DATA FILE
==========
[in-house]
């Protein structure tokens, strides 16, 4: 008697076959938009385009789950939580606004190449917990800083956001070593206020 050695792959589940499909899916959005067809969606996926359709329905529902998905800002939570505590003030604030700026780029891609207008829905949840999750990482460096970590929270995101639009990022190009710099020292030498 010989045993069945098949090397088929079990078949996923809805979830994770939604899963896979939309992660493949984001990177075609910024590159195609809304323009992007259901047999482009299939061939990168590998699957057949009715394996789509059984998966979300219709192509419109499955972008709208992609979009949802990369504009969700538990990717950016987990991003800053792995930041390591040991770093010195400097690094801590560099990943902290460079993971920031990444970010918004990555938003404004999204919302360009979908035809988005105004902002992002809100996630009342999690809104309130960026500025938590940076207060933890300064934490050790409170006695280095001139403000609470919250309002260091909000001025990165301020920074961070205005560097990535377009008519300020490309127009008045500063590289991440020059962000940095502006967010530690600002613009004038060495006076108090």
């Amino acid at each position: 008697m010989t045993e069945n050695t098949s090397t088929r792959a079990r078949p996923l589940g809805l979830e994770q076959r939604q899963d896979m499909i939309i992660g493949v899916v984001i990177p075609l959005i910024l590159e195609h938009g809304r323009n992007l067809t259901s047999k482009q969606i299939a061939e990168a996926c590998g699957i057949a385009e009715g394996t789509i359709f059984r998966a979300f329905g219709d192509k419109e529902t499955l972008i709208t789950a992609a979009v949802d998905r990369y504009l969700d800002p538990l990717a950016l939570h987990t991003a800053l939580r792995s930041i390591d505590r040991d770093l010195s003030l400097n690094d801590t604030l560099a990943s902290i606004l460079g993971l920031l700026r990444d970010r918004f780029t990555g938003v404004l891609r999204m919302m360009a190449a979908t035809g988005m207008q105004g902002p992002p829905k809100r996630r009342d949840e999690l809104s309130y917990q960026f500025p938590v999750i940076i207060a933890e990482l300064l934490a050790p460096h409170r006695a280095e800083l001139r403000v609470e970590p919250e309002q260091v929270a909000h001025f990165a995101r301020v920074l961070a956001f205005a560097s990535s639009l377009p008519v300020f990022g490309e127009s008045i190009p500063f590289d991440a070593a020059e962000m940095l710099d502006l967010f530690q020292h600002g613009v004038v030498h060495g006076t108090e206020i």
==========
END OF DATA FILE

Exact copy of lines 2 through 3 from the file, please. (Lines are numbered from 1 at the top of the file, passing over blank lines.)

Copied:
């Protein structure tokens, strides 16, 4: 008697076959938009385009789950939580606004190449917990800083956001070593206020 050695792959589940499909899916959005067809969606996926359709329905529902998905800002939570505590003030604030700026780029891609207008829905949840999750990482460096970590929270995101639009990022190009710099020292030498 010989045993069945098949090397088929079990078949996923809805979830994770939604899963896979939309992660493949984001990177075609910024590159195609809304323009992007259901047999482009299939061939990168590998699957057949009715394996789509059984998966979300219709192509419109499955972008709208992609979009949802990369504009969700538990990717950016987990991003800053792995930041390591040991770093010195400097690094801590560099990943902290460079993971920031990444970010918004990555938003404004999204919302360009979908035809988005105004902002992002809100996630009342999690809104309130960026500025938590940076207060933890300064934490050790409170006695280095001139403000609470919250309002260091909000001025990165301020920074961070205005560097990535377009008519300020490309127009008045500063590289991440020059962000940095502006967010530690600002613009004038060495006076108090």
């Amino acid at each position: 008697m010989t045993e069945n050695t098949s090397t088929r792959a079990r078949p996923l589940g809805l979830e994770q076959r939604q899963d896979m499909i939309i992660g493949v899916v984001i990177p075609l959005i910024l590159e195609h938009g809304r323009n992007l067809t259901s047999k482009q969606i299939a061939e990168a996926c590998g699957i057949a385009e009715g394996t789509i359709f059984r998966a979300f329905g219709d192509k419109e529902t499955l972008i709208t789950a992609a979009v949802d998905r990369y504009l969700d800002p538990l990717a950016l939570h987990t991003a800053l939580r792995s930041i390591d505590r040991d770093l010195s003030l400097n690094d801590t604030l560099a990943s902290i606004l460079g993971l920031l700026r990444d970010r918004f780029t990555g938003v404004l891609r999204m919302m360009a190449a979908t035809g988005m207008q105004g902002p992002p829905k809100r996630r009342d949840e999690l809104s309130y917990q960026f500025p938590v999750i940076i207060a933890e990482l300064l934490a050790p460096h409170r006695a280095e800083l001139r403000v609470e970590p919250e309002q260091v929270a909000h001025f990165a995101r301020v920074l961070a956001f205005a560097s990535s639009l377009p008519v300020f990022g490309e127009s008045i190009p500063f590289d991440a070593a020059e962000m940095l710099d502006l967010f530690q020292h600002g613009v004038v030498h060495g006076t108090e206020i």